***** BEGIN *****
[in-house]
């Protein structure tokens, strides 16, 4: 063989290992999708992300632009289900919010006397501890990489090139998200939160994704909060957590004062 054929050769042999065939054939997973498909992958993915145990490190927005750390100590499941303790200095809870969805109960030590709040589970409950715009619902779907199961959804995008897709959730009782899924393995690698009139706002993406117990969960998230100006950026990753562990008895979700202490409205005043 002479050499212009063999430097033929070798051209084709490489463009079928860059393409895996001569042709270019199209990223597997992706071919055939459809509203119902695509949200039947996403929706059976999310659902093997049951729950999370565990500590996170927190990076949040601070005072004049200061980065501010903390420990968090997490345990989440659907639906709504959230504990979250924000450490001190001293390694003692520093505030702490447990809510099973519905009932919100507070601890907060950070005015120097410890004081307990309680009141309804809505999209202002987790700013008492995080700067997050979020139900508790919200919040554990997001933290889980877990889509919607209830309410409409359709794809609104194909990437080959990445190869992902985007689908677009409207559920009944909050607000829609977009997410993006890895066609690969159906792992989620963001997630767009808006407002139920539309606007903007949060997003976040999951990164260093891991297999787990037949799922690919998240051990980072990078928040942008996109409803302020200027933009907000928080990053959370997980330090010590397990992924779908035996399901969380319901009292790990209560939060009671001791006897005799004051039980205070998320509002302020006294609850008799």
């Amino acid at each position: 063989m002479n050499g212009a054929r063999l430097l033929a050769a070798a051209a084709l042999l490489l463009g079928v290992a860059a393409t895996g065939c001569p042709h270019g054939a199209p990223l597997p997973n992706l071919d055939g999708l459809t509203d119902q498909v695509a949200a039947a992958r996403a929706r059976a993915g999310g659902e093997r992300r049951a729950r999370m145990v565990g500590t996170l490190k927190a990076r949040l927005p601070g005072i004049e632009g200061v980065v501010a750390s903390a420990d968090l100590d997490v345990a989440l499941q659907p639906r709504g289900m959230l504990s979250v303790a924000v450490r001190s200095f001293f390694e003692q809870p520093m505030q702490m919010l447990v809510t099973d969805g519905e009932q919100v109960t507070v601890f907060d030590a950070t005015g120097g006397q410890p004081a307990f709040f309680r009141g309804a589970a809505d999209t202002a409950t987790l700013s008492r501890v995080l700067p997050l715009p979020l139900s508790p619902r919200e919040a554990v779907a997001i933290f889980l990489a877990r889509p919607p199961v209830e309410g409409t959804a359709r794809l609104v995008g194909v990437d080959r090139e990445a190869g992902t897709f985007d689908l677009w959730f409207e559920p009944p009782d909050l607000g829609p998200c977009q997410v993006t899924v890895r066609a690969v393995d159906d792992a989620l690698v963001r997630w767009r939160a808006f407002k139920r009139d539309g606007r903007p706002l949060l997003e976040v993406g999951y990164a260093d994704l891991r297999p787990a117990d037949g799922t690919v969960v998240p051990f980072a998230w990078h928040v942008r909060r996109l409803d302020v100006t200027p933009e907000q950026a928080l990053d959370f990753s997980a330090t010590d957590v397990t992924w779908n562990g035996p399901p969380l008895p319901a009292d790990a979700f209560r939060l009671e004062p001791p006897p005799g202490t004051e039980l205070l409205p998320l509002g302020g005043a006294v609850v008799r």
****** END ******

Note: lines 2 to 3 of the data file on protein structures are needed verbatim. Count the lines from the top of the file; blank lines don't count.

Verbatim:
């Protein structure tokens, strides 16, 4: 063989290992999708992300632009289900919010006397501890990489090139998200939160994704909060957590004062 054929050769042999065939054939997973498909992958993915145990490190927005750390100590499941303790200095809870969805109960030590709040589970409950715009619902779907199961959804995008897709959730009782899924393995690698009139706002993406117990969960998230100006950026990753562990008895979700202490409205005043 002479050499212009063999430097033929070798051209084709490489463009079928860059393409895996001569042709270019199209990223597997992706071919055939459809509203119902695509949200039947996403929706059976999310659902093997049951729950999370565990500590996170927190990076949040601070005072004049200061980065501010903390420990968090997490345990989440659907639906709504959230504990979250924000450490001190001293390694003692520093505030702490447990809510099973519905009932919100507070601890907060950070005015120097410890004081307990309680009141309804809505999209202002987790700013008492995080700067997050979020139900508790919200919040554990997001933290889980877990889509919607209830309410409409359709794809609104194909990437080959990445190869992902985007689908677009409207559920009944909050607000829609977009997410993006890895066609690969159906792992989620963001997630767009808006407002139920539309606007903007949060997003976040999951990164260093891991297999787990037949799922690919998240051990980072990078928040942008996109409803302020200027933009907000928080990053959370997980330090010590397990992924779908035996399901969380319901009292790990209560939060009671001791006897005799004051039980205070998320509002302020006294609850008799």
């Amino acid at each position: 063989m002479n050499g212009a054929r063999l430097l033929a050769a070798a051209a084709l042999l490489l463009g079928v290992a860059a393409t895996g065939c001569p042709h270019g054939a199209p990223l597997p997973n992706l071919d055939g999708l459809t509203d119902q498909v695509a949200a039947a992958r996403a929706r059976a993915g999310g659902e093997r992300r049951a729950r999370m145990v565990g500590t996170l490190k927190a990076r949040l927005p601070g005072i004049e632009g200061v980065v501010a750390s903390a420990d968090l100590d997490v345990a989440l499941q659907p639906r709504g289900m959230l504990s979250v303790a924000v450490r001190s200095f001293f390694e003692q809870p520093m505030q702490m919010l447990v809510t099973d969805g519905e009932q919100v109960t507070v601890f907060d030590a950070t005015g120097g006397q410890p004081a307990f709040f309680r009141g309804a589970a809505d999209t202002a409950t987790l700013s008492r501890v995080l700067p997050l715009p979020l139900s508790p619902r919200e919040a554990v779907a997001i933290f889980l990489a877990r889509p919607p199961v209830e309410g409409t959804a359709r794809l609104v995008g194909v990437d080959r090139e990445a190869g992902t897709f985007d689908l677009w959730f409207e559920p009944p009782d909050l607000g829609p998200c977009q997410v993006t899924v890895r066609a690969v393995d159906d792992a989620l690698v963001r997630w767009r939160a808006f407002k139920r009139d539309g606007r903007p706002l949060l997003e976040v993406g999951y990164a260093d994704l891991r297999p787990a117990d037949g799922t690919v969960v998240p051990f980072a998230w990078h928040v942008r909060r996109l409803d302020v100006t200027p933009e907000q950026a928080l990053d959370f990753s997980a330090t010590d957590v397990t992924w779908n562990g035996p399901p969380l008895p319901a009292d790990a979700f209560r939060l009671e004062p001791p006897p005799g202490t004051e039980l205070l409205p998320l509002g302020g005043a006294v609850v008799r």